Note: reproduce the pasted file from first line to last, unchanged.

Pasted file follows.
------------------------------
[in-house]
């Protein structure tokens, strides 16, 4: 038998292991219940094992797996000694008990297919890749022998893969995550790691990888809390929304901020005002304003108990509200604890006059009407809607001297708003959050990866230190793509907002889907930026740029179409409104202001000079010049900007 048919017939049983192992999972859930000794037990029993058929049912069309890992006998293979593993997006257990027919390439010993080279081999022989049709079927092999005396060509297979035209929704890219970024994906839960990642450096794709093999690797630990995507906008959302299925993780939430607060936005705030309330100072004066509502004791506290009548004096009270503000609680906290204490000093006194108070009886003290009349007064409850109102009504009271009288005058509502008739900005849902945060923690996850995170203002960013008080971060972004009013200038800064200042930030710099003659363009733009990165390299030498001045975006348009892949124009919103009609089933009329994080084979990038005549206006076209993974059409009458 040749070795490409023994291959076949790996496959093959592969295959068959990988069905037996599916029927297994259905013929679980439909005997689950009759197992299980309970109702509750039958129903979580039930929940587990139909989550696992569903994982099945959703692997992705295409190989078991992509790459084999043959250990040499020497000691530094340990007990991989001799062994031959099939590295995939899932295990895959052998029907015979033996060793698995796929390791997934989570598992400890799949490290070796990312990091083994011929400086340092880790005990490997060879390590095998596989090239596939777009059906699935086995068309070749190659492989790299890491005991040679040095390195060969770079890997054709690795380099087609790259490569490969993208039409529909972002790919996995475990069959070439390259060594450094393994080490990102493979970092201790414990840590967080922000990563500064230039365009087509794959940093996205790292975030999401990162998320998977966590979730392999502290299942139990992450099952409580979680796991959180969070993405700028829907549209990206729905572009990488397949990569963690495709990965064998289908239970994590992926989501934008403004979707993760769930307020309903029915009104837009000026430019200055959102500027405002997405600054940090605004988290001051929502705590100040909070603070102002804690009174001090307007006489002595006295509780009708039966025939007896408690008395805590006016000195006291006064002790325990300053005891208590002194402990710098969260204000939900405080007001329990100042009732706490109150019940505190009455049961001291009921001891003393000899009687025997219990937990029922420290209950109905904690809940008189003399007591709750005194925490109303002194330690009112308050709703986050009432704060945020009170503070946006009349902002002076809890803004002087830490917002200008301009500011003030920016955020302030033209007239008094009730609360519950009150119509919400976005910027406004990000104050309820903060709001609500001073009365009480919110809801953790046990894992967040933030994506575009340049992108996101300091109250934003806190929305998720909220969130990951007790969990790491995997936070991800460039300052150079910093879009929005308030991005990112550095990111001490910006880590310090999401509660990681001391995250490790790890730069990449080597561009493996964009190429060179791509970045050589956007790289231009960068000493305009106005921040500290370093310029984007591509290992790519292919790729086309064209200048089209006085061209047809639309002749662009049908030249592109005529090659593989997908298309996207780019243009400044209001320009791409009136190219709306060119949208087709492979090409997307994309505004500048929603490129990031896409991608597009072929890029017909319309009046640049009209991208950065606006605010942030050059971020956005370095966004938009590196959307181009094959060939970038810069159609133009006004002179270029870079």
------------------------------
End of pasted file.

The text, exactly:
[in-house]
């Protein structure tokens, strides 16, 4: 038998292991219940094992797996000694008990297919890749022998893969995550790691990888809390929304901020005002304003108990509200604890006059009407809607001297708003959050990866230190793509907002889907930026740029179409409104202001000079010049900007 048919017939049983192992999972859930000794037990029993058929049912069309890992006998293979593993997006257990027919390439010993080279081999022989049709079927092999005396060509297979035209929704890219970024994906839960990642450096794709093999690797630990995507906008959302299925993780939430607060936005705030309330100072004066509502004791506290009548004096009270503000609680906290204490000093006194108070009886003290009349007064409850109102009504009271009288005058509502008739900005849902945060923690996850995170203002960013008080971060972004009013200038800064200042930030710099003659363009733009990165390299030498001045975006348009892949124009919103009609089933009329994080084979990038005549206006076209993974059409009458 040749070795490409023994291959076949790996496959093959592969295959068959990988069905037996599916029927297994259905013929679980439909005997689950009759197992299980309970109702509750039958129903979580039930929940587990139909989550696992569903994982099945959703692997992705295409190989078991992509790459084999043959250990040499020497000691530094340990007990991989001799062994031959099939590295995939899932295990895959052998029907015979033996060793698995796929390791997934989570598992400890799949490290070796990312990091083994011929400086340092880790005990490997060879390590095998596989090239596939777009059906699935086995068309070749190659492989790299890491005991040679040095390195060969770079890997054709690795380099087609790259490569490969993208039409529909972002790919996995475990069959070439390259060594450094393994080490990102493979970092201790414990840590967080922000990563500064230039365009087509794959940093996205790292975030999401990162998320998977966590979730392999502290299942139990992450099952409580979680796991959180969070993405700028829907549209990206729905572009990488397949990569963690495709990965064998289908239970994590992926989501934008403004979707993760769930307020309903029915009104837009000026430019200055959102500027405002997405600054940090605004988290001051929502705590100040909070603070102002804690009174001090307007006489002595006295509780009708039966025939007896408690008395805590006016000195006291006064002790325990300053005891208590002194402990710098969260204000939900405080007001329990100042009732706490109150019940505190009455049961001291009921001891003393000899009687025997219990937990029922420290209950109905904690809940008189003399007591709750005194925490109303002194330690009112308050709703986050009432704060945020009170503070946006009349902002002076809890803004002087830490917002200008301009500011003030920016955020302030033209007239008094009730609360519950009150119509919400976005910027406004990000104050309820903060709001609500001073009365009480919110809801953790046990894992967040933030994506575009340049992108996101300091109250934003806190929305998720909220969130990951007790969990790491995997936070991800460039300052150079910093879009929005308030991005990112550095990111001490910006880590310090999401509660990681001391995250490790790890730069990449080597561009493996964009190429060179791509970045050589956007790289231009960068000493305009106005921040500290370093310029984007591509290992790519292919790729086309064209200048089209006085061209047809639309002749662009049908030249592109005529090659593989997908298309996207780019243009400044209001320009791409009136190219709306060119949208087709492979090409997307994309505004500048929603490129990031896409991608597009072929890029017909319309009046640049009209991208950065606006605010942030050059971020956005370095966004938009590196959307181009094959060939970038810069159609133009006004002179270029870079």